Pierce's column is particularly thought provoking this week. I was asked to post it:
"BACK TO THE CITY" -- IS THIS THE MOMENT? August 24, 2008
by Neal Pierce
City or suburb? For decades that's been the choice for most Americans. Suburbs have been the hands-down winners -- by the millions, we've rushed to the urban edge.
But could we be on the cusp of an historic "back to the city" shift? The case is building.
Alan Ehrenhalt, executive editor of Governing magazine, says we're in the midst of a "demographic inversion."
Check such cities as Atlanta and Washington, he suggests -- they're beginning to resemble historic Vienna or Paris, the centuries-old pattern in which the people of means chose to live near the vital city centers, while the poor were left to live in the less expensive outskirts.
Atlanta, for example, is seeing so many better-off whites move in that its decades-old status as a predominantly black and low-income city may soon be reversed. Conversely, suburban Clayton and DeKalb counties are already registering black majorities while simultaneously serving as immigrant gateways.
A parallel switch has been under way in Washington, D.C., for several years as young professionals have poured into neighborhoods such as the 14th and U Street corridors that were an epicenter of the 1968 riots. Chicago has registered sensational gains in downtown living. The same phenomenon is being registered continentwide -- strong on the West Coast, even cropping up in such Sun Belt cities as Charlotte and Houston.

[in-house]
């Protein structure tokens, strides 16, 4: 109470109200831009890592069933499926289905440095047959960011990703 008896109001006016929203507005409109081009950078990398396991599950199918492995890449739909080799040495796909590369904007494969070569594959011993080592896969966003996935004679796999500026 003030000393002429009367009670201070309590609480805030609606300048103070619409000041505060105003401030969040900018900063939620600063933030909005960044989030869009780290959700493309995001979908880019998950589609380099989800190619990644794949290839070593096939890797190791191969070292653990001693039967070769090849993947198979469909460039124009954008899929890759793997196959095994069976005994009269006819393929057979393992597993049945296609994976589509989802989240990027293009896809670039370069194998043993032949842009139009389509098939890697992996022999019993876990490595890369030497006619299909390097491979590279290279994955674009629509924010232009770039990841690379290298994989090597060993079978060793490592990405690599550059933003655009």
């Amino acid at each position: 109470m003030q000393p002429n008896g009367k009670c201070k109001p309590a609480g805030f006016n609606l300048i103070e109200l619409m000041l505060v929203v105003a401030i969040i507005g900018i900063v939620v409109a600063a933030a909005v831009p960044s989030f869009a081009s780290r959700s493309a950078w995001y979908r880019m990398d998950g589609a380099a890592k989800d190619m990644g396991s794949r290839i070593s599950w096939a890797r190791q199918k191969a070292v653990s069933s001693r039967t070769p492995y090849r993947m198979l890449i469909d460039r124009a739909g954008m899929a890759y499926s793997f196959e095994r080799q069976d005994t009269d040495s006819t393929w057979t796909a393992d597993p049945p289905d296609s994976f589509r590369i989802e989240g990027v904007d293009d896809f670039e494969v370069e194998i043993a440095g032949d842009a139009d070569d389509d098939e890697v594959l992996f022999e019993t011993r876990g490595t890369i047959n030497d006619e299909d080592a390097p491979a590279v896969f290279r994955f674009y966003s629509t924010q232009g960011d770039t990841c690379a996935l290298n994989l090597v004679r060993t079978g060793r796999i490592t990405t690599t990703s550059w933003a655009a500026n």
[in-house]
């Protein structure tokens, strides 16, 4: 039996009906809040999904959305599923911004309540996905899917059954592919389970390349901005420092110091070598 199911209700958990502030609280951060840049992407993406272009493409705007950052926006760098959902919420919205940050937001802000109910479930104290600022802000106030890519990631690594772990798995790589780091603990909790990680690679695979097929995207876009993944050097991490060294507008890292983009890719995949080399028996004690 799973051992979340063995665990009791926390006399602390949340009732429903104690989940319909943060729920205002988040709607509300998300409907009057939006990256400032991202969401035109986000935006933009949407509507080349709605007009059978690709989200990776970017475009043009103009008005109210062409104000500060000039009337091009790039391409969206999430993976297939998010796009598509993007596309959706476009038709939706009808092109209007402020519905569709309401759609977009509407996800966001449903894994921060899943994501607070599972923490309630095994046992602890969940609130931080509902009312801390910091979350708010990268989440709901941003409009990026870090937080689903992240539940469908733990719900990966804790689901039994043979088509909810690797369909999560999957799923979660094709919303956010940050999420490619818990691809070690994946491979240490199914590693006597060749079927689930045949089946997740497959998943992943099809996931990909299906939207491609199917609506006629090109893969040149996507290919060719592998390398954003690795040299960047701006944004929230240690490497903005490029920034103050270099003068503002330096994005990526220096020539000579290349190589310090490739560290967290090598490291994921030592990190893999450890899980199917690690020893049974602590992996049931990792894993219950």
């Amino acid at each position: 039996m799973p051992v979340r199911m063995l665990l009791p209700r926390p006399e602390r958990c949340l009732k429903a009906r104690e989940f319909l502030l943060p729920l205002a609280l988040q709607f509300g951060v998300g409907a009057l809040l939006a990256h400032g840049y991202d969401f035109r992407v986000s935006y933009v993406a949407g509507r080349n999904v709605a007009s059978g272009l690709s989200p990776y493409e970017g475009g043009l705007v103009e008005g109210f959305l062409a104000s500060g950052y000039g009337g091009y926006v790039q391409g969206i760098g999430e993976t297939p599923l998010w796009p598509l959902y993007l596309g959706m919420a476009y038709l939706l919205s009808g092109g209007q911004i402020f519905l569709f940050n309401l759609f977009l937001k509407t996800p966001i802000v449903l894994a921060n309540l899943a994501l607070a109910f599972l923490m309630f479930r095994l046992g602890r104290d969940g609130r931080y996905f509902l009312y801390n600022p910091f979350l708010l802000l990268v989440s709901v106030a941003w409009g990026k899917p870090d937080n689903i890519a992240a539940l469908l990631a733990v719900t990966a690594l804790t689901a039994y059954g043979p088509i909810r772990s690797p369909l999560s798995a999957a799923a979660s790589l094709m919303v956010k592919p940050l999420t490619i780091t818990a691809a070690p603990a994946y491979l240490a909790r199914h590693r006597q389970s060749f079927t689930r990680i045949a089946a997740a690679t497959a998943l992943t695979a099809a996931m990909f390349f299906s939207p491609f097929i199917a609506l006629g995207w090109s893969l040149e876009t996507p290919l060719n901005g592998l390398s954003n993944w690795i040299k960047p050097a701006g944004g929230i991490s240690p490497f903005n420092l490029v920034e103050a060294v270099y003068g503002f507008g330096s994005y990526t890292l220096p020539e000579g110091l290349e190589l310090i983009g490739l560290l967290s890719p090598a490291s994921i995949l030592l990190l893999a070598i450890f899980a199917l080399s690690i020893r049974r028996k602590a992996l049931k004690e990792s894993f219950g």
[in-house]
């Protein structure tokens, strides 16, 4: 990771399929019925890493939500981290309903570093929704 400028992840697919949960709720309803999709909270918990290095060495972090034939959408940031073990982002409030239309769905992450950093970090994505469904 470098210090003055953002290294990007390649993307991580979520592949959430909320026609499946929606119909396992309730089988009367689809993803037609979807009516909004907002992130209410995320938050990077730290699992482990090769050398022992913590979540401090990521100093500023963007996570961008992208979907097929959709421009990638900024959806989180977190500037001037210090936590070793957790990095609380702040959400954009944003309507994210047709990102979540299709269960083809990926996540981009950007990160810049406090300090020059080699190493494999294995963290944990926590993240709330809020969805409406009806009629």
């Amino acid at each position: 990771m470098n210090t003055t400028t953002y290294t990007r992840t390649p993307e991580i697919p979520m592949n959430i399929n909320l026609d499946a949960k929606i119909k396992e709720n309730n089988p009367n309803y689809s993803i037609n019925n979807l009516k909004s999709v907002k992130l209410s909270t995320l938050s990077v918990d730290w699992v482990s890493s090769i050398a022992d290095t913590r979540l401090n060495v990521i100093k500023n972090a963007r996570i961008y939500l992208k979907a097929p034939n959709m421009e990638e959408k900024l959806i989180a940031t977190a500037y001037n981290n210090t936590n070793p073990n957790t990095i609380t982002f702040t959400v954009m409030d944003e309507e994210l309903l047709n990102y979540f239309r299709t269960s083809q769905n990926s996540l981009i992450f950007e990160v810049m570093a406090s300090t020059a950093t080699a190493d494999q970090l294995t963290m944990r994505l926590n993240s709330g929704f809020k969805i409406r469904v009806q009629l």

Why this shift, now? Industries, with their smokestacks, noise and pollutants, have largely disappeared from city centers. Random urban street violence, the scourge of urban life in the 1970s and '80s, has subsided dramatically.
And, writes Ehrenhalt in a recent New Republic article, today's youth, bored by the cul-de-sac world they grew up in, are the cutting edge of the new population move: "It is striking how pervasive the pro-city sensibility is within this generation, particularly among its elite."
The cities' revival is even broader -- not just young singles and married couples but "mingles" (unmarried and gay couples) and "jingles" (ex-suburban empty-nesters), notes William Hudnut, former Indianapolis mayor and Urban Land Institute senior fellow.
There's a big cautionary note here -- we're not about to witness abandonment of the suburbs, or rapid movement back to all our city cores. "But we are living," Ehrenhalt notes, "at a moment in which the massive outward migration of the affluent that characterized the second half of the 20th century is coming to an end."
So what are the affluent and their middle-class friends seeking? "Walkable urbanism" -- places with convenient
Read the rest of the column here.